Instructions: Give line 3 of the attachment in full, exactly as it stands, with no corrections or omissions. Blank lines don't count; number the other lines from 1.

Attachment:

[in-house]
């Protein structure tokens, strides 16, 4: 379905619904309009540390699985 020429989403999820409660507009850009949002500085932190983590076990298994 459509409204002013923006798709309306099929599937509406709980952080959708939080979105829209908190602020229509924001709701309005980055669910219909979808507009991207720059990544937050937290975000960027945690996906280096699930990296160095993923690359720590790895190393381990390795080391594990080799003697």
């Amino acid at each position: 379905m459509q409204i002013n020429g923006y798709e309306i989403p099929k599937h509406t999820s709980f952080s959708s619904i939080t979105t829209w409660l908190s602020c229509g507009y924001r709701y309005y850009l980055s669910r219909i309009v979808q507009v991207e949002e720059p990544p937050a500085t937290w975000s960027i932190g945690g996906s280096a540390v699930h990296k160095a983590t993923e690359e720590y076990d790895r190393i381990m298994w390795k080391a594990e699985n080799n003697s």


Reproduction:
């Amino acid at each position: 379905m459509q409204i002013n020429g923006y798709e309306i989403p099929k599937h509406t999820s709980f952080s959708s619904i939080t979105t829209w409660l908190s602020c229509g507009y924001r709701y309005y850009l980055s669910r219909i309009v979808q507009v991207e949002e720059p990544p937050a500085t937290w975000s960027i932190g945690g996906s280096a540390v699930h990296k160095a983590t993923e690359e720590y076990d790895r190393i381990m298994w390795k080391a594990e699985n080799n003697s």